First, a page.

Today, I'm excited to interview A. C. Gaughen, author of SCARLET!
Scarlet, by A. C. Gaughen arrives February 14, 2012, from Bloomsbury/Walker, for ages 12 and up. And isn't this one of the coolest covers you've ever seen?
Synopsis (from the publisher): Many readers know the tale of Robin Hood, but they will be swept away by this new version full of action, secrets, and romance, from debut author A. C. Gaughen. Posing as one of Robin Hood's thieves to avoid the wrath of the evil Thief Taker Lord Gisbourne, Scarlet has kept her identity secret from all of Nottinghamshire. Only the Hood and his band know the truth: the agile thief posing as a whip of a boy is actually a fearless young woman with a secret past. When the heat turns on the band of thieves as the Sheriff of Nottingham seeks revenge, the romance burns strong between Scarlet and her flirtatious fellow outlaws. Helping the people of Nottingham could cost Scarlet her life as Gisbourne closes in. It's only her fierce loyalty to Robin-whose quick smiles and sharp temper have the rare power to unsettle her-that keeps Scarlet going and makes this fight worth dying for.
A.C. Gaughen has been a concierge, a personal shopper, a handbag saleswoman, a wrapper (often and understandably confused with the homonym without a “w”), a call center phone-line answerer, a tour guide for the Commonwealth, a blogger, a writer of research articles like “How to Grind with a Boy”, and, most memorably, someone who couldn’t hang a shirt on a hanger correctly. Through all of these, however, she’s also been a young adult author, and is thrilled to be publishing her debut novel, Scarlet, with Bloomsbury/Walker.
Welcome to My Brain on Books! First I'd love to know: do you outline before you write? If so, does it end up changing before you finish the first draft? What change surprised you the most?
I like to think I’m a problem solving writer. I get very excited about an idea or a thought and I write whatever I can, and then I hit a snag and I have to work it out. Sometimes that’s outlining from there, sometimes it’s stream-of-consciousness writing until I figure it out, but I can generally make it happen and write again--until I hit another snag! In my experience, outlines rarely work out the way you want them to. Writing is full of surprises!
How long did it take to go from the idea for the book to the draft your editor accepted? Was it months or years? Did you go through endless revisions, beta readers, etc, before starting the submission process? Did you ever want to pull out your hair?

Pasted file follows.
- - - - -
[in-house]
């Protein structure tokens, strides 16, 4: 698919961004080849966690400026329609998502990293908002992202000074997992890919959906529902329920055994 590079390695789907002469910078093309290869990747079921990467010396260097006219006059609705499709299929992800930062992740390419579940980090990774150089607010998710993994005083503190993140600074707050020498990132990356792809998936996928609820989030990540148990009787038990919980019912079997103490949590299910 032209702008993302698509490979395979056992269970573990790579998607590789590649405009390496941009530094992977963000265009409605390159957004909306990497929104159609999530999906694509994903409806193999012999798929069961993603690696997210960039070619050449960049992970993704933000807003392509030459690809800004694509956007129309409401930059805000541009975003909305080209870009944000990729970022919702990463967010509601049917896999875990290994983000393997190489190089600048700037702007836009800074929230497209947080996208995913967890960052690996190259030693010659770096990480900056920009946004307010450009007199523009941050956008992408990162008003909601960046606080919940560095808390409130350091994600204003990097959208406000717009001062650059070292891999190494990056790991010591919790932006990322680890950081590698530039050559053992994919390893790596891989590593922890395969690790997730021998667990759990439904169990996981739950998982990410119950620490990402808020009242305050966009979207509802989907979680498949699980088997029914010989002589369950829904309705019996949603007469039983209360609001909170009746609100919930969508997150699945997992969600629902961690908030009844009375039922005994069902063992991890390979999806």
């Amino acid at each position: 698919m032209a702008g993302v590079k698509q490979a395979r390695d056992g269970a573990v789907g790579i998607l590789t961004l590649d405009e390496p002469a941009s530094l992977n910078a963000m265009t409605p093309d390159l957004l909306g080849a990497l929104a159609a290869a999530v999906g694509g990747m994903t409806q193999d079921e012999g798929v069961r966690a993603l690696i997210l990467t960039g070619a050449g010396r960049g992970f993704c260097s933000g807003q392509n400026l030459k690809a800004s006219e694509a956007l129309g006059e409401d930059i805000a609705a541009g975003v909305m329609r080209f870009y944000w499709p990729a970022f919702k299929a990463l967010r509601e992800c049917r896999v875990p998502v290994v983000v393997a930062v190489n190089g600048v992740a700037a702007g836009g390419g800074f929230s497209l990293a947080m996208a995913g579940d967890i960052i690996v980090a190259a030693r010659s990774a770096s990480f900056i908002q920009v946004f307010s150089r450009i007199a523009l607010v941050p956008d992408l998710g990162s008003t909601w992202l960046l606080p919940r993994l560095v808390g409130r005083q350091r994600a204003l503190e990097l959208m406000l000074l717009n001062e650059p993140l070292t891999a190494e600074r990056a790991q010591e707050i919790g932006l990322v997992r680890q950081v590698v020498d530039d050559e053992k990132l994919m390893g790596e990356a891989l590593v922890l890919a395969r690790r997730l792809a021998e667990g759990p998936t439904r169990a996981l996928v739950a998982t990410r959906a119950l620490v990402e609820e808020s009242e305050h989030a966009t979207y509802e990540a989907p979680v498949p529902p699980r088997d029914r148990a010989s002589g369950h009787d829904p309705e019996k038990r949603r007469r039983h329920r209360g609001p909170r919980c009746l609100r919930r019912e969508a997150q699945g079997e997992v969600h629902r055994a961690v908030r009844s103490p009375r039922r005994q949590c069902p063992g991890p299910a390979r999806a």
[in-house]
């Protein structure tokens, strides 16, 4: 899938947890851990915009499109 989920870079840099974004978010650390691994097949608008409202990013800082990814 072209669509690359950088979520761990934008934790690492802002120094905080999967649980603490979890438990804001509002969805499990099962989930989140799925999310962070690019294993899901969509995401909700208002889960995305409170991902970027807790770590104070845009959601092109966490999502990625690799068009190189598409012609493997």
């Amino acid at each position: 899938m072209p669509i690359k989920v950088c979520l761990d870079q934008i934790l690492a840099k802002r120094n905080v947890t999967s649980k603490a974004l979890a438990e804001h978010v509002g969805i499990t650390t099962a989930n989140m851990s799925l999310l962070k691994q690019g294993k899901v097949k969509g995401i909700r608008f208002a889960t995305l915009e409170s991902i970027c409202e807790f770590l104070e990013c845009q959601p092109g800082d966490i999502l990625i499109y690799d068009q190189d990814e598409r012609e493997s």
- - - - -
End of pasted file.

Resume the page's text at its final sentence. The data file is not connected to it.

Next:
So, as a writer who unsuccessfully tried to sell a book for YEARS before I wrote Scarlet, even I get frustrated by my answer to this question. I wrote Scarlet in three months; I finished it in December ’09. By the end of January 2010, my agent had offered representation based on Scarlet, and in July of 2010 we were offered the book contract with Bloomsbury/Walker. Now, I will say, my agent and the publishing house negotiated the contract for six agonizing months, so that was really nerve wracking (I emailed my agent weekly asking, “But, they can’t like, say ‘no’ now, can they? This won’t just disappear?”). I did a quick revision with my agent before she submitted it, but honestly Scarlet has always felt to me like a totally magical novel. I have no idea how it came to be!
Tell us a little about getting your agent. How many queries did you send out? How long did it take before you got an offer of representation?
3 years, 3 novels, and roughly sixty queries. Several close misses, too--I honestly can’t say enough that kind of like falling in love, the right one comes along at the right time. And it just works!
Do you revise one novel while writing another? Or do you feel you need to write and revise one novel and get it as polished as possible before moving on to your shiny new idea?
With Scarlet all I could do was write Scar. My head was so full of her voice that I even started talking like that for a while (and once you read the book you’ll know that doesn’t exactly jive for a well-educated girl in the 21st century...). Bizarre. On the book I just finished writing (future unknown), I had to keep “vent” projects going on the side because the subject matter was just really hard for me to write and I had to get my sense of whimsy and fun out in other places.
Coffee, tea, or hot chocolate while writing? And where do you write? Briefly describe your writing space.
Tea! I’m not a coffee drinker, and frankly I can’t handle the sugar in hot chocolate (though man is it tasty...). I write at work (I man a desk overnight) and at Panera. I LOVE writing in Panera. Free refills, nice fires, comfy seats...what’s not to love? I camp out there and zone out.
Thanks for joining us today, A. C. Looking forward to your release date so I can buy the book!